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PostPosted: Sun Jun 05, 2005 7:19 pm 
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I am thinking about reading some Shakespeare this summer. Would anyone recommend there favortie PLAY by Shakespeare and why. Thank you.

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PostPosted: Sun Jun 12, 2005 11:55 am 
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A Midsummer Night's Dream.
We read it in school this year.
It's a comedy and there's fairies and guy's head is turned into a donkey's head.
I liked the magic and that in the end the lover's problems all work out.
It's the only Shakespeare play I've ever read so this probably isn't much help.
People tell me Romeo and Juliet is a must read though. Everyone knows the basics. Tragic lovers with warring parents. Both lovers die. It's very sad.
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PostPosted: Sun Jun 12, 2005 12:17 pm 
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Macbeth is my favourtie lots of bloodshed and witches.

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PostPosted: Sun Jun 12, 2005 12:40 pm 
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ewwwww... that's gross sigsfried!
I wouldn't be able to read that.
Is it true that there's like some curse if people say "Macbeth" before the play starts or something?
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Last edited by Webbratz on Mon Jun 13, 2005 3:33 pm, edited 1 time in total.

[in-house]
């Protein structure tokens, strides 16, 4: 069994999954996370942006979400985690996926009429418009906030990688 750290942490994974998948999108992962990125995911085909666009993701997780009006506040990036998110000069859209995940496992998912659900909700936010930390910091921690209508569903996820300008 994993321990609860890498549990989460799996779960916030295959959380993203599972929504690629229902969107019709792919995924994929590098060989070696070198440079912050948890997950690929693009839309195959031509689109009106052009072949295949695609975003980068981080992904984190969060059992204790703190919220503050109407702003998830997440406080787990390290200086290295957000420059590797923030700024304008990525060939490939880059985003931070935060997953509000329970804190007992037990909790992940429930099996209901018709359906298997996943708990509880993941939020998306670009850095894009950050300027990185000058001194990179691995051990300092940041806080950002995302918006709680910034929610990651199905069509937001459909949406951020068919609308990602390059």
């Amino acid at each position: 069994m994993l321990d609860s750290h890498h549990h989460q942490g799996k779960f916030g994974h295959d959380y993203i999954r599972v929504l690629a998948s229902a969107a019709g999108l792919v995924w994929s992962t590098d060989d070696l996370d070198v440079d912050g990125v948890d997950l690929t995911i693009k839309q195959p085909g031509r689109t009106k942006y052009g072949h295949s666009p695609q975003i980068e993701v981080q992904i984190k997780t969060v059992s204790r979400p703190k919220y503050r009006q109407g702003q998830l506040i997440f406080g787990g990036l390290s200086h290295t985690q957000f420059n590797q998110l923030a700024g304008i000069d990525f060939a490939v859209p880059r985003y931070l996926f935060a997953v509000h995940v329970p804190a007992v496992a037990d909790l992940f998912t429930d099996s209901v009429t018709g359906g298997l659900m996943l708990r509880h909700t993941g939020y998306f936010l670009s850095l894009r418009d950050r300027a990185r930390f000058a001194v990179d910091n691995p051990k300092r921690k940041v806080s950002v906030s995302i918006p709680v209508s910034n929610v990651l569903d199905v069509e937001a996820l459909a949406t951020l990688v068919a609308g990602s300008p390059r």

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PostPosted: Sun Jun 12, 2005 10:14 pm 
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Maybe you could first decide if you want a comedy, a history or a tragedy? Then, whichever play you choose there are on-line guides that may help. Eg
http://absoluteshakespeare.com/index.htm
or this site that has “plain English” translations.
http://www.nosweatshakespeare.com/macbeth_quotes.htm
There are probably lots of others too.
Shakespeare requires some effort but I’ve found it is worthwhile.

As for Macbeth, don’t let bloodshed and witches - not to mention guilt and madness - put you off. Here are a few quotes from Macbeth.

"To-morrow, and to-morrow, and to-morrow, creeps in this petty pace from day to day, to the last syllable of recorded time; And all our yesterdays have lighted fools The way to dusty death. Out, out, brief candle! Life's but a walking shadow; a poor player, that struts and frets his hour upon the stage, and then is heard no more: it is a tale told by an idiot, full of sound and fury, signifying nothing."

"By the pricking of my thumbs, something wicked this way comes"

"Sleep that knits up the ravelled sleeve of care, the death of each day's life, sore labour's bath, balm of hurt minds, great nature's second course, chief nourisher in life's feast"

"Things without remedy, should be without regard; what is done, is done"

Information on the 'Macbeth curse";
http://www.austinchronicle.com/issues/d ... ture2.html


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PostPosted: Mon Jun 13, 2005 8:01 am